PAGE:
A few weeks ago, we noticed in the Duck and Drake that The Mustangs were due to play on the 24th, so it duly went on the calendar. They had put in a good spot at the Butlin’s Rock n Blues weekend in January (see earlier review) and I also checked it was the ‘same’ Mustangs on their web-site. It seemed strange that these stalwarts of the R&B/Blues circuit would be playing at the D&D but seemingly they were playing at lunchtime in Hebden Bridge , so it sort of made sense.
However, when we arrived the stage looked very empty, and it appeared that they phoned at 4.00 pm to cancel. No comment on their website, I will try to get further information though. So, we were there anyway, and TJ Norton had been hired as a replacement. Under the guise of TJ and the Suitcase, he arrived and set up. The afore-mentioned suitcase was 50% of the percussion section (via his right foot) and a tambourine occupied his left foot. I missed the introduction as I was in the little boys’ room, but came out as he was talking about Billy Boy Arnold’s ‘I wish you would’ and how the Groundhogs covered it. I always think of it as being the Yardbirds first single though. TJ was soon multi-tasking with vocals, harmonica and his percussion set-up, and we quickly appreciated that it had been a wise decision to hang around. ‘Ain’t your train’ was a good original number , and Sonny Boy Williamson’s ‘Help Me’ (the second SBW, by the way, not the earlier blues man) was well-received. The ubiquitous ‘Got my mojo working’ got some good crowd response, drawing the first 40-ish minute set to a close.
Sadly, the last bus home was due so we had to leave. TJ gave us plenty of tales about being on the road in the US and if the second set was as good as the first, then the name ‘Mustangs’ would have quickly faded from memory. Well worth checking out and it’s always a bonus if ‘the turn’ is pleasant to talk to.
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It’s the 60s, in England, and Lennon/McCartney are the tops regarding songwriters. Jagger/Richards soon latched onto the £sd involved and Pete Townshend and R ay Davies were soon writing classics for their respective groups. But someone who wasn’t on the … Continue reading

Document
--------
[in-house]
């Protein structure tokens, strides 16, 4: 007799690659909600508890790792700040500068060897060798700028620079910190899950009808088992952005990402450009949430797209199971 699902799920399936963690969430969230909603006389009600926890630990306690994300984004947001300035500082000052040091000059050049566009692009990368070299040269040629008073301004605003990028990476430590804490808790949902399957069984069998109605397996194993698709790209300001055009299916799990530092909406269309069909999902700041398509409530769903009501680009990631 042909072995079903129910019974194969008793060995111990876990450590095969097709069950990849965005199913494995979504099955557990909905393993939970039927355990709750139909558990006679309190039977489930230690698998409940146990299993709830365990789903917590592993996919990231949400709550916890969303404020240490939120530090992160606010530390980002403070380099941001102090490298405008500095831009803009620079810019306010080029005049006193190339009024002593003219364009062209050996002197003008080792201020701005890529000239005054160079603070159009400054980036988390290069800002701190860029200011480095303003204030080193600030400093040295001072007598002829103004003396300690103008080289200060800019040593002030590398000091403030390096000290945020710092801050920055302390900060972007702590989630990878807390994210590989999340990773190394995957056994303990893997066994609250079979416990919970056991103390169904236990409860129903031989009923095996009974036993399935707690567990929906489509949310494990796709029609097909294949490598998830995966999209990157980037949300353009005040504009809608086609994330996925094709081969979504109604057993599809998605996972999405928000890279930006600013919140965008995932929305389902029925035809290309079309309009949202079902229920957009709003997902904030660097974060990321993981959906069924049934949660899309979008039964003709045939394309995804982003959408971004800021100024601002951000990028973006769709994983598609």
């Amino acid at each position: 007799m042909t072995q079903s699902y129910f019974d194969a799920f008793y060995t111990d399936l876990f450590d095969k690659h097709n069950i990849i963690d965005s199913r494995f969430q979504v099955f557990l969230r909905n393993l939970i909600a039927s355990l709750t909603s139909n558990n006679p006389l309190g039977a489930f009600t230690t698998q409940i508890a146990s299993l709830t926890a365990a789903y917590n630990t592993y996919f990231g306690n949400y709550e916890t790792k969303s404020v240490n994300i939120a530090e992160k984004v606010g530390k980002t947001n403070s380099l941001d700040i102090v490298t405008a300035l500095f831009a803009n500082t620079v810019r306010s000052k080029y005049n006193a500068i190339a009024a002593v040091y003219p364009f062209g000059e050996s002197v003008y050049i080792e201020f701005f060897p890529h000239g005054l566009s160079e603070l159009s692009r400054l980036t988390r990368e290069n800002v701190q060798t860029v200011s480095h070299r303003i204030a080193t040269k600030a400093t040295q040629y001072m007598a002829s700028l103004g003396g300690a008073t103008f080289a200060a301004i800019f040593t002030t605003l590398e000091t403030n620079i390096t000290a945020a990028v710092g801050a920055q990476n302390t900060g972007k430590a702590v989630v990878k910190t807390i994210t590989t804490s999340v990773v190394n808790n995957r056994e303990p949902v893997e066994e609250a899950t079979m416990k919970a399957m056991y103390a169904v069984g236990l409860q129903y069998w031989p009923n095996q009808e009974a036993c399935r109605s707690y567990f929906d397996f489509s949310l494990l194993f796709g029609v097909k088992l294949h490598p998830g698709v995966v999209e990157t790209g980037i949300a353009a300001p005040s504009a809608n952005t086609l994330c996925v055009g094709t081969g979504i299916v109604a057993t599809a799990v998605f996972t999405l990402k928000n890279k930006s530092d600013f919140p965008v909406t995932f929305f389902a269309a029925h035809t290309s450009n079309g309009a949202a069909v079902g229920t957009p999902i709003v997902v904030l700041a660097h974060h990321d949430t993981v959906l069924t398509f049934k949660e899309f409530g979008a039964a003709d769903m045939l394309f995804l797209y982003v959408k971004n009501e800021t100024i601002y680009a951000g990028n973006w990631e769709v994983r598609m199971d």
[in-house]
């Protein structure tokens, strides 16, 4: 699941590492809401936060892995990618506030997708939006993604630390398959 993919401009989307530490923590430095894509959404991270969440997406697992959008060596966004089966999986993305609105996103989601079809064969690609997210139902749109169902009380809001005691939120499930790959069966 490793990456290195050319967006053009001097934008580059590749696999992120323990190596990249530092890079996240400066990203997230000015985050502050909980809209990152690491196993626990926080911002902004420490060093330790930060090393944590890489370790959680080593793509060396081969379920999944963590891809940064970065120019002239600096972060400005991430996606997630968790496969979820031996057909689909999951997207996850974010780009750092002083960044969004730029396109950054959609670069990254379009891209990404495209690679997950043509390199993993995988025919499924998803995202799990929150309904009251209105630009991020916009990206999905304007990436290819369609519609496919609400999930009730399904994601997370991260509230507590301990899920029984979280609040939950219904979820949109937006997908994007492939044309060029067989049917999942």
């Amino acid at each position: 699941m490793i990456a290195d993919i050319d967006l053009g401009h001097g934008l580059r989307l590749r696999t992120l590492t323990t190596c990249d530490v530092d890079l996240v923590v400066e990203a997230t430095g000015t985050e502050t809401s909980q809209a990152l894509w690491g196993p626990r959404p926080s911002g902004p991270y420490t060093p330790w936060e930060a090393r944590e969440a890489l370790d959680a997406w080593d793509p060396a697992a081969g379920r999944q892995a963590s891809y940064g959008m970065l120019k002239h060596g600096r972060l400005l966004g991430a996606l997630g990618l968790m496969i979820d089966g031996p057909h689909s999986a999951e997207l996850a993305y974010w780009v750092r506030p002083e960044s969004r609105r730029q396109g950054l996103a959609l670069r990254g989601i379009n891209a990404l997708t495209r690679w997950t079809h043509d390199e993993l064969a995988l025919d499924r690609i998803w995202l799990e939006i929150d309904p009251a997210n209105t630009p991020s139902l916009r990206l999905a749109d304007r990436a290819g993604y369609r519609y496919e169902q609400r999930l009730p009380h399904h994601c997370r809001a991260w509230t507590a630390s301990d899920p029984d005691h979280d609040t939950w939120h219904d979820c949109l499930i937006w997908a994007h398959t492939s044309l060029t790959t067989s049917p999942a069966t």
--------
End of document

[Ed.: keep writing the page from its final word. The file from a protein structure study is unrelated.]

The best pub in ‘Cas Vegas’, but if you want piped music, real ale and comfy chairs don’t come here! A real ‘spit and sawdust’ place, with live music every weekend. There can’t have been many weekends in the Lion when we haven’t heard ‘Whole lotta Rosie’, ‘Boys are back in town’ and ‘All Right Bloody Now’, so it definitely can’t be labelled as the Rockabilly capital of West Yorkshire! But read on…
I saw this lot a while ago in the Lion, so was excited when I saw their name outside again. They came on at 9.00-ish, a 3 piece featuring a diminutive young lady hitting a cymbal and snare while standing on a beer crate. Seemingly, this was her first gig on percussion, deputising for the regular percussionist. However, I am sure she played stand-up bass last time. ‘Jack’ treated us to manic versions of ‘Baby please don’t go’ and ‘Honey Don’t’ . Things slowed down slightly for ‘Stray Cat Strut’, and the young lady took up the bass to give us some Blondie and ‘Jolene’. A great version of ‘Rock around the Clock, ‘Long Tall Sally’ and the first set was done.
The break between sets was just a bit too long though, about 40 minutes, and they came back with ‘Rolling and Tumbling’. Some more changing of instruments, and ‘These boots are made for walking’ was our final number as we had to head off for the last bus home.
I was surprised by how many were in the pub, the group are obviously popular. I had overheard one of the Lion ‘regular’ Billy Nomates announce to no one in particular that he ‘wouldn’t be stopping long for this’. It was heartbreaking to see him slump off with his Metallica T-shirt firmly in place around his bloated midriff, of course.
A real breath of fresh air for the Lion. Mad Jack and co are really, really good, try and get to see them.